U.S. President Barack Obama's visit to Vietnam later this month comes at a time when Vietnam is seeking stronger ties with the United States. Many Vietnamese Americans, especially the younger generation, are optimistic Obama’s trip will help further reconciliation between the two former foes. Elizabeth Lee has more from the community called "Little Saigon" located south of Los Angeles.
    Video

    Video First-generation, Afghan-American Student Sets Sights on Basketball Glory

    Their parents are immigrants to the United States. They are kids who live between two worlds -- their parents' homeland and the U.S. For many of them, they feel most "American" at school. It can be tricky balancing both worlds. In this report, produced by Beth Mendelson, Arash Arabasadi tells us about one Afghan-American student who seems to be coping -- one shot at a time.
    Video

    Video Newest US Citizens, Writing the Next Great Chapter

    While universities across the United States honor their newest graduates this Friday, many immigrants in downtown Manhattan are celebrating, too. One hundred of them, representing 31 countries across four continents, graduated as U.S. citizens, joining the ranks of 680,000 others every year in New York and cities around the country.
    Video

    Video Vietnam Sees Strong Economic Growth Despite Incomplete Reforms

    Vietnam has transformed its communist economy to become one of the world's fastest-growing nations. While the reforms are incomplete, multinational corporations see a profitable future in Vietnam and have made major investments -- as VOA's Jim Randle reports.
    Video

    Video Qatar Denies World Cup Corruption

    The head of Qatar’s organizing committee for the 2022 World Cup insists his country's bid to host the soccer tournament was completely clean, despite the corruption scandals that have rocked the sport’s governing body, FIFA. Hassan Al-Thawadi also said new laws would offer protection to migrants working on World Cup construction projects. VOA's Henry Ridgwell reports.
    Video

    Video Infrastructure Funding Puts Cambodia on Front Line of International Politics

    When leaders of the world’s seven most developed economies meet in Japan next week, demands for infrastructure investment world wide will be high on the agenda. Japanese Prime Minister Shinzo Abe’s push for “quality infrastructure investment” throughout Asia has been widely viewed as a counter to the rise of Chinese investment flooding into region.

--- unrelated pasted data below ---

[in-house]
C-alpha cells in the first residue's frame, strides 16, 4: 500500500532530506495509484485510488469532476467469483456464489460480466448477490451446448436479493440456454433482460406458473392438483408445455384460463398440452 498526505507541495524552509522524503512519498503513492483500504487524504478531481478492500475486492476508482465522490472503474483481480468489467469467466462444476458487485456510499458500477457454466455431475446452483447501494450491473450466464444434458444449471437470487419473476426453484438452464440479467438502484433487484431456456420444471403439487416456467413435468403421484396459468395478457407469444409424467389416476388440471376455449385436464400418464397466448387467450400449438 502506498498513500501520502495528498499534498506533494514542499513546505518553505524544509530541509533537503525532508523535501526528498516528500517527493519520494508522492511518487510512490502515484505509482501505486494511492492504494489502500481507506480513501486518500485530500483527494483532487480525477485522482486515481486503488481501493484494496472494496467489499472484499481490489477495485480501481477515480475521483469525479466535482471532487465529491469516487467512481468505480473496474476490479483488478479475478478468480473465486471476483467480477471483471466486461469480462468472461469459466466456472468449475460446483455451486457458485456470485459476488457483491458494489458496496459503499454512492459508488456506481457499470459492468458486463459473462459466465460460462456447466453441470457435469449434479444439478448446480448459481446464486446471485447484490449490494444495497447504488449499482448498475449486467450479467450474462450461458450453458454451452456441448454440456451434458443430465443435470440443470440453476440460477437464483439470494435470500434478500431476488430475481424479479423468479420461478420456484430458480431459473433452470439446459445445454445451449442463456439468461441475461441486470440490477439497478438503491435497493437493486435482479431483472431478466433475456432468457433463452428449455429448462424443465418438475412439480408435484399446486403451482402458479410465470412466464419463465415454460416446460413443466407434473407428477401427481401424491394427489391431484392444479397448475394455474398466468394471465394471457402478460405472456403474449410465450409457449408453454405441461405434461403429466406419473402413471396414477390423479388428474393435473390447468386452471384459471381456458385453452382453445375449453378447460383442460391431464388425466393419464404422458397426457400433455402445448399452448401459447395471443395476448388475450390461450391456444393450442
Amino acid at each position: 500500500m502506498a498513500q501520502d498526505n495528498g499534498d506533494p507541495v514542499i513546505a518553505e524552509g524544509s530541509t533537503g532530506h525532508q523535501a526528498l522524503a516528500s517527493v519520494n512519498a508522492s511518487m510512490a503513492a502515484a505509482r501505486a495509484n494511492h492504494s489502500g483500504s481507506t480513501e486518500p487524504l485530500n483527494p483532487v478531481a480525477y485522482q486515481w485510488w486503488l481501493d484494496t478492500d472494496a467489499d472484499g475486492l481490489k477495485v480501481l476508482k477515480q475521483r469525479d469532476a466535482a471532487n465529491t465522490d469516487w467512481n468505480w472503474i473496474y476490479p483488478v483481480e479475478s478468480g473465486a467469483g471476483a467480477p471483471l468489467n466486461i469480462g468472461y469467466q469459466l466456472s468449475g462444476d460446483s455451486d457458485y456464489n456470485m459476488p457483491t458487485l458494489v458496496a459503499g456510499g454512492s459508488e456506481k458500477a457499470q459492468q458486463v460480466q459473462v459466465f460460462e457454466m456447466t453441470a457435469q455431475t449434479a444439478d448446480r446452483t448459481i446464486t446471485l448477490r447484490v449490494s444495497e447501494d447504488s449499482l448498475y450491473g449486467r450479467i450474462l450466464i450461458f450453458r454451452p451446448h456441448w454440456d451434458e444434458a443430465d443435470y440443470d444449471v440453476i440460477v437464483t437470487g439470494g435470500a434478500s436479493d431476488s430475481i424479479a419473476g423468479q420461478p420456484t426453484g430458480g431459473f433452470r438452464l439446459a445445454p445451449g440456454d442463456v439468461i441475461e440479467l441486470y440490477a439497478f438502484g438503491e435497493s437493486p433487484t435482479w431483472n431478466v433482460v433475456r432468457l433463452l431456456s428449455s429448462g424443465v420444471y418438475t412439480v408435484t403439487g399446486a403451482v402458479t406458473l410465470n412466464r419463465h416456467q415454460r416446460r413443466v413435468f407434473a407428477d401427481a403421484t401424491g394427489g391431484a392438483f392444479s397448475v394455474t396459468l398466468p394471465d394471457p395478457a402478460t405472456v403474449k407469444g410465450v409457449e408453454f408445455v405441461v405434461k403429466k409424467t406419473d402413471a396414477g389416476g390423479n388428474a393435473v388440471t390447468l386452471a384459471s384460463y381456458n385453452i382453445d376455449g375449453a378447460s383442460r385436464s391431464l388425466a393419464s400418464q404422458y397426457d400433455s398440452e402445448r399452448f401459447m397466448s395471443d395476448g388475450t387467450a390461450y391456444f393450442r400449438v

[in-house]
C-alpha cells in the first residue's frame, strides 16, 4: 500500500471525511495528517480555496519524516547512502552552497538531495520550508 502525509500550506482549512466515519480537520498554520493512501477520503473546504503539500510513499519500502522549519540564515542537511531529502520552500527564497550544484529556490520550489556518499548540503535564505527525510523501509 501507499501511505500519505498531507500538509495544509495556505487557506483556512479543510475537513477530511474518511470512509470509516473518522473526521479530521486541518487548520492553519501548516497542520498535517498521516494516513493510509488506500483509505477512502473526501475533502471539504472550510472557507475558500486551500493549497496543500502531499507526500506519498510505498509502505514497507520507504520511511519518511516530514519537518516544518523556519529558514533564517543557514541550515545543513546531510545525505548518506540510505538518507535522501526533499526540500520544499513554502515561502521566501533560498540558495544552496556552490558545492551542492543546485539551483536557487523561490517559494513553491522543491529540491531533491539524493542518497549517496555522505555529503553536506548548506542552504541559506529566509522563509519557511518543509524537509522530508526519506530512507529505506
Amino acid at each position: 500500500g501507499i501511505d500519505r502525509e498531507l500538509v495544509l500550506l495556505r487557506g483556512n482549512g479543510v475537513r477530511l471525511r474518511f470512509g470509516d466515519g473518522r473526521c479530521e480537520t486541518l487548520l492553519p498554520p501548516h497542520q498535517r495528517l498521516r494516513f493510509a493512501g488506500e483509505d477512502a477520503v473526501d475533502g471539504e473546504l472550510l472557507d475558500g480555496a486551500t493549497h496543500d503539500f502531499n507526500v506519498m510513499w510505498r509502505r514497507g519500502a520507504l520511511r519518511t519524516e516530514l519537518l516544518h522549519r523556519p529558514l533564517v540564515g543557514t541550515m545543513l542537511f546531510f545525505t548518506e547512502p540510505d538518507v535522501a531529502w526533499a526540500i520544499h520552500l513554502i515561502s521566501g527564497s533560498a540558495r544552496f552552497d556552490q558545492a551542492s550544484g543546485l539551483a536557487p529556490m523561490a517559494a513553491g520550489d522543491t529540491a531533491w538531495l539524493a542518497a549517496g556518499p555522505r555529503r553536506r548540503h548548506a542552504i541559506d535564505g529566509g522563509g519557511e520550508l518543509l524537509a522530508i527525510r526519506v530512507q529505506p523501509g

Video

    Video Democrats Fear Party Unity a Casualty in Clinton-Sanders Battle

    Democratic presidential front-runner Hillary Clinton claimed a narrow victory in Tuesday's Kentucky primary even as rival Bernie Sanders won in Oregon. Tensions between the two campaigns are rising, prompting fears that the party will have a difficult time unifying to face the presumptive Republican nominee, Donald Trump. VOA national correspondent Jim Malone has more from Washington.
    Video

    Video Portrait of a Transgender Marriage: Husband and Wife Navigate New Roles

    As controversy continues in North Carolina over the use of public bathrooms by transgender individuals, personal struggles with gender identity that were once secret are now coming to light. VOA’s Tina Trinh explored the ramifications for one couple as part of trans.formation, a series of stories on transgender issues.
    Video

    Video Amerikan Hero Flips Stereotype of Middle Eastern Character

    An Iranian American comedian is hoping to connect with American audiences through a film that inverts some of Hollywood's stereotypes about Middle Eastern characters. Sama Dizayee reports.
    Video

    Video Budding Young Inventors Tackle City's Problems with 3-D Printing

    Every city has problems, and local officials and politicians are often frustrated by their inability to solve them. But surprising solutions can come from unexpected places. Students in Baltimore. Maryland, took up the challenge to solve problems they identified in their city, and came up with projects and products to make a difference. VOA's June Soh has more on a digital fabrication competition primarily focused on 3-D design and printing. Carol Pearson narrates.

    Special Report

    Adrift The Invisible African Diaspora